Pyramids peek above the canopy of the Guatemalan jungle in Central America, but the roots of the ruins run a lot deeper than it looks.

A LIDAR ("light" and "radar") survey of the area has revealed 60,000 previously unknown structures - suggesting a vast megalopolis that was home to millions more people than previously thought.

Mapping a 2,100 square kilometre (800 square mile) area of jungle around the Lost World city of Tikal - a popular tourist destination - a team of researchers found palaces, bridges, fortifications, dwellings, and other human-made features that have been lost for centuries.

The city is enormous - three to four times larger than previously thought.

"The LIDAR images make it clear that this entire region was a settlement system whose scale and population density had been grossly underestimated," Thomas Garrison, an Ithaca College archaeologist told National Geographic.

As digital technology becomes more sophisticated, it is growing increasingly useful for research. LIDAR in particular has been growing increasingly popular in archaeological field studies. It uses lasers as a type of radar to create 3D maps, and it's particularly useful since it can penetrate foliage and water.

Previous LIDAR surveys have found huge medieval cities under the jungles of Cambodia, and the remnants of Iron Age structures in Britain.

The Tikal survey, led by the PACUNAM Foundation focusing on research and conservation in the Maya Biosphere Reserve, is the largest archaeological survey using LIDAR to date.

The results suggest a complex, highly sophisticated civilisation 1,200 years ago, led by the mysterious Snake Kings that rose from obscurity to conquer the Maya world.

It was, the researchers believe, very different from the civilisation of sparsely scattered city-states previously conceived from ground-based research, and more comparable to cultures such as ancient Greece, or China.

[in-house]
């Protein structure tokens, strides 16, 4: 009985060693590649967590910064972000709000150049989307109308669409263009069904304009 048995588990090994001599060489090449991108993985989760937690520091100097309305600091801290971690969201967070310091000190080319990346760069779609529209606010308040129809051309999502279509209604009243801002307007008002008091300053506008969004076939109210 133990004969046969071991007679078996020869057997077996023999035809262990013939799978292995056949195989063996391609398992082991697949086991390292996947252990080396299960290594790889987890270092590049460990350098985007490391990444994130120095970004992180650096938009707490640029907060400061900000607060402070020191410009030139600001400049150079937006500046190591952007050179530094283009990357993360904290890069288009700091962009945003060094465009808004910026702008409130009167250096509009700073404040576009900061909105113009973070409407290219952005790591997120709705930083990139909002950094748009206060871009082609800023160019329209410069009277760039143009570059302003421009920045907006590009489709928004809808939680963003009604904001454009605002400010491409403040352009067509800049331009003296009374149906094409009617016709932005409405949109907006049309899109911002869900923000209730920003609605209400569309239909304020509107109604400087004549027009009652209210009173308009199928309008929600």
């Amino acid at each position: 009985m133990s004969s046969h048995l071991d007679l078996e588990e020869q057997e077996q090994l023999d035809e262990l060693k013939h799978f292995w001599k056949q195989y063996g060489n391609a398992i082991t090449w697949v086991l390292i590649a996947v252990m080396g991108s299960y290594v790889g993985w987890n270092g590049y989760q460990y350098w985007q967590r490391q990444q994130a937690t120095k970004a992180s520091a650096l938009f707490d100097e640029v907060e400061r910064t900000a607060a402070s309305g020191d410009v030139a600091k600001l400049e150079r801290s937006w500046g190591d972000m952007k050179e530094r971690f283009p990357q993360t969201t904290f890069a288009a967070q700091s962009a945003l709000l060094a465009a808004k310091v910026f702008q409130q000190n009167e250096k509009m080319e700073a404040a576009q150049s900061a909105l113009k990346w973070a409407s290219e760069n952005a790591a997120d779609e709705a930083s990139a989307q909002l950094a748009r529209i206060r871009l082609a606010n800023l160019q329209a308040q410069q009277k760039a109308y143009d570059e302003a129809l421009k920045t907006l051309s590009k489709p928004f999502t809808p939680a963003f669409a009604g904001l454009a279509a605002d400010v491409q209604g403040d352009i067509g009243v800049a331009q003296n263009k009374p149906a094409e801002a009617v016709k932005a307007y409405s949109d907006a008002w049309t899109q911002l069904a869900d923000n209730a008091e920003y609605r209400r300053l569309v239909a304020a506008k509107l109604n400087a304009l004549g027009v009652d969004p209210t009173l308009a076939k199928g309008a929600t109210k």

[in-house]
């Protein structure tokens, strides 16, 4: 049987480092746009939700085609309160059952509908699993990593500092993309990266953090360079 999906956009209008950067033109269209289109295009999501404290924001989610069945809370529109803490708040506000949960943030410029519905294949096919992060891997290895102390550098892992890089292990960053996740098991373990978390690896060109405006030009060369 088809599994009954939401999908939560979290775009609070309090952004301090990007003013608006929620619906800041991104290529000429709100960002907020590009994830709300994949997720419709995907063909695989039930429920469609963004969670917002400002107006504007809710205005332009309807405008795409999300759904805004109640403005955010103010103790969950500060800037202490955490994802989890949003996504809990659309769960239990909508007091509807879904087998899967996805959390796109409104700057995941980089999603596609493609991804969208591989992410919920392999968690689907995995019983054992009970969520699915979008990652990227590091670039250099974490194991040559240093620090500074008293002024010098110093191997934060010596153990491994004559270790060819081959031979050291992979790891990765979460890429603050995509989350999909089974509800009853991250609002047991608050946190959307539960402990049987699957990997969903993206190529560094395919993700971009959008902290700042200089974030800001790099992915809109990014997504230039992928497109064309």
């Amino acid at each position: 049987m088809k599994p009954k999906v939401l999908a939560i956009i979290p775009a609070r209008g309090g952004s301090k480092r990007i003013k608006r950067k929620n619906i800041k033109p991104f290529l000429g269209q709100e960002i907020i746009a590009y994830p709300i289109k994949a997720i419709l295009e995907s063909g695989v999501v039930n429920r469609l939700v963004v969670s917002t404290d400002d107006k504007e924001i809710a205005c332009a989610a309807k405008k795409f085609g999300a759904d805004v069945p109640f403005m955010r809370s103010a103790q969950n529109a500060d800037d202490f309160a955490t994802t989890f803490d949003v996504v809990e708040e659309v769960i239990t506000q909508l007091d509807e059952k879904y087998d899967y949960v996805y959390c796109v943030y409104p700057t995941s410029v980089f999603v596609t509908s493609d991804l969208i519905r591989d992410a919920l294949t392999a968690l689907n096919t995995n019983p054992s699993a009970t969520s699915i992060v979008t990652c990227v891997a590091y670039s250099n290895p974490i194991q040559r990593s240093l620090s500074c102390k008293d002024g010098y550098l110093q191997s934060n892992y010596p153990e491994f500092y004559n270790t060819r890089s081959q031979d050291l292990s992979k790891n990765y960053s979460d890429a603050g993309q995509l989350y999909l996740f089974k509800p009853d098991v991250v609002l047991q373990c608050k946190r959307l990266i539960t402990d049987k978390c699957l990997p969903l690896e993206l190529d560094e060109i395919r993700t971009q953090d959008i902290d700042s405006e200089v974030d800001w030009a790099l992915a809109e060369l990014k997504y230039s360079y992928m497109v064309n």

The new estimates put the population at around 20 million people across the Maya lowlands, about half the population of the entirety of Europe at the time in an area around the size of Italy.

Among the discoveries were raised highways, connecting almost all the urban centres, as well as urban centres to quarries. They were elevated to allow easy access during rainy weather, and their width suggests they were heavily trafficked and used for trade.

The researchers also found complex irrigation and terracing systems, suggesting sophisticated agriculture helped keep the populations fed. Canals, dykes and reservoirs kept the jungle's wetness under control, and fortifications suggest that warfare was an important and ongoing concern.

"We've had this western conceit that complex civilisations can't flourish in the tropics, that the tropics are where civilisations go to die," Marcello Canuto, a Tulane University archaeologist, told National Geographic.

"But with the new LIDAR-based evidence from Central America and [Cambodia's] Angkor Wat, we now have to consider that complex societies may have formed in the tropics and made their way outward from there."

The survey was just the first part of the PACUNAM Foundation's project, and the researchers believe there is a lot more yet to be uncovered.

"There are entire cities we didn't know about now showing up in the survey data," said Boston University archaeologist Francisco Estrada-Belli.

"There are 20,000 square kilometres more to be explored and there are going to be hundreds of cities in there that we don't know about. I guarantee you."